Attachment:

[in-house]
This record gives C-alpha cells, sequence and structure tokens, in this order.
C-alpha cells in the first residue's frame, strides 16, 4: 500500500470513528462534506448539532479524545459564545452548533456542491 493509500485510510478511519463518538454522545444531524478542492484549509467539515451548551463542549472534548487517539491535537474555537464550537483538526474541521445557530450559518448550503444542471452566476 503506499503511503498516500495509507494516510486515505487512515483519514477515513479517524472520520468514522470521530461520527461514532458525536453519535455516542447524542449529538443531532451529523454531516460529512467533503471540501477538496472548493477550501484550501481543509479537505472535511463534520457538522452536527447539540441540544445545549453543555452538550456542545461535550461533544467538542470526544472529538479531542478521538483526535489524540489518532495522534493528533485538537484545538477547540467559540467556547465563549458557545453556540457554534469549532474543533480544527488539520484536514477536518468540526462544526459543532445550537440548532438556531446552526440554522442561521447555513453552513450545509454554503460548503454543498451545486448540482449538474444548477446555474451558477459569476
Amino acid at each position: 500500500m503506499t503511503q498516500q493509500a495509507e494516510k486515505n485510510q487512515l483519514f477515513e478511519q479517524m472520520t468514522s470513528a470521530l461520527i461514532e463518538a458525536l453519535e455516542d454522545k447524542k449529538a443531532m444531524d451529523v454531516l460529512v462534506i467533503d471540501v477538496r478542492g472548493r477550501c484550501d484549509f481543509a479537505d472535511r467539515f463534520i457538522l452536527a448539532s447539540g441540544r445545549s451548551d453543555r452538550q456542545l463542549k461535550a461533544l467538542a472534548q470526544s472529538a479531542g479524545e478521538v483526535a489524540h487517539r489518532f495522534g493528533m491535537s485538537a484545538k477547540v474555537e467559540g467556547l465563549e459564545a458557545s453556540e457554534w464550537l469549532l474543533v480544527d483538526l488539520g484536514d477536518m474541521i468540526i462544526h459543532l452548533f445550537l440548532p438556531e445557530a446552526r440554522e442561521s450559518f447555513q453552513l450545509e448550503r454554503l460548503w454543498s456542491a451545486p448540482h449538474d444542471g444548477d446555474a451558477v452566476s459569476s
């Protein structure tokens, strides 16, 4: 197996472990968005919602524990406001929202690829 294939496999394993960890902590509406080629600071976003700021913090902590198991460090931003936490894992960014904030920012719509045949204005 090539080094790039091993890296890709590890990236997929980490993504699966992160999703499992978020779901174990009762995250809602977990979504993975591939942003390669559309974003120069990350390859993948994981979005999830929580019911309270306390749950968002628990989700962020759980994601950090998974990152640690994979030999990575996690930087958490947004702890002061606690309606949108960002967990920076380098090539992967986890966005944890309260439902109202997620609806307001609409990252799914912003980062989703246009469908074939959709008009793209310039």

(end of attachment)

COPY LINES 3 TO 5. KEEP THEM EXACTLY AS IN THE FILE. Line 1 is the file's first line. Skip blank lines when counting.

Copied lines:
C-alpha cells in the first residue's frame, strides 16, 4: 500500500470513528462534506448539532479524545459564545452548533456542491 493509500485510510478511519463518538454522545444531524478542492484549509467539515451548551463542549472534548487517539491535537474555537464550537483538526474541521445557530450559518448550503444542471452566476 503506499503511503498516500495509507494516510486515505487512515483519514477515513479517524472520520468514522470521530461520527461514532458525536453519535455516542447524542449529538443531532451529523454531516460529512467533503471540501477538496472548493477550501484550501481543509479537505472535511463534520457538522452536527447539540441540544445545549453543555452538550456542545461535550461533544467538542470526544472529538479531542478521538483526535489524540489518532495522534493528533485538537484545538477547540467559540467556547465563549458557545453556540457554534469549532474543533480544527488539520484536514477536518468540526462544526459543532445550537440548532438556531446552526440554522442561521447555513453552513450545509454554503460548503454543498451545486448540482449538474444548477446555474451558477459569476
Amino acid at each position: 500500500m503506499t503511503q498516500q493509500a495509507e494516510k486515505n485510510q487512515l483519514f477515513e478511519q479517524m472520520t468514522s470513528a470521530l461520527i461514532e463518538a458525536l453519535e455516542d454522545k447524542k449529538a443531532m444531524d451529523v454531516l460529512v462534506i467533503d471540501v477538496r478542492g472548493r477550501c484550501d484549509f481543509a479537505d472535511r467539515f463534520i457538522l452536527a448539532s447539540g441540544r445545549s451548551d453543555r452538550q456542545l463542549k461535550a461533544l467538542a472534548q470526544s472529538a479531542g479524545e478521538v483526535a489524540h487517539r489518532f495522534g493528533m491535537s485538537a484545538k477547540v474555537e467559540g467556547l465563549e459564545a458557545s453556540e457554534w464550537l469549532l474543533v480544527d483538526l488539520g484536514d477536518m474541521i468540526i462544526h459543532l452548533f445550537l440548532p438556531e445557530a446552526r440554522e442561521s450559518f447555513q453552513l450545509e448550503r454554503l460548503w454543498s456542491a451545486p448540482h449538474d444542471g444548477d446555474a451558477v452566476s459569476s
């Protein structure tokens, strides 16, 4: 197996472990968005919602524990406001929202690829 294939496999394993960890902590509406080629600071976003700021913090902590198991460090931003936490894992960014904030920012719509045949204005 090539080094790039091993890296890709590890990236997929980490993504699966992160999703499992978020779901174990009762995250809602977990979504993975591939942003390669559309974003120069990350390859993948994981979005999830929580019911309270306390749950968002628990989700962020759980994601950090998974990152640690994979030999990575996690930087958490947004702890002061606690309606949108960002967990920076380098090539992967986890966005944890309260439902109202997620609806307001609409990252799914912003980062989703246009469908074939959709008009793209310039």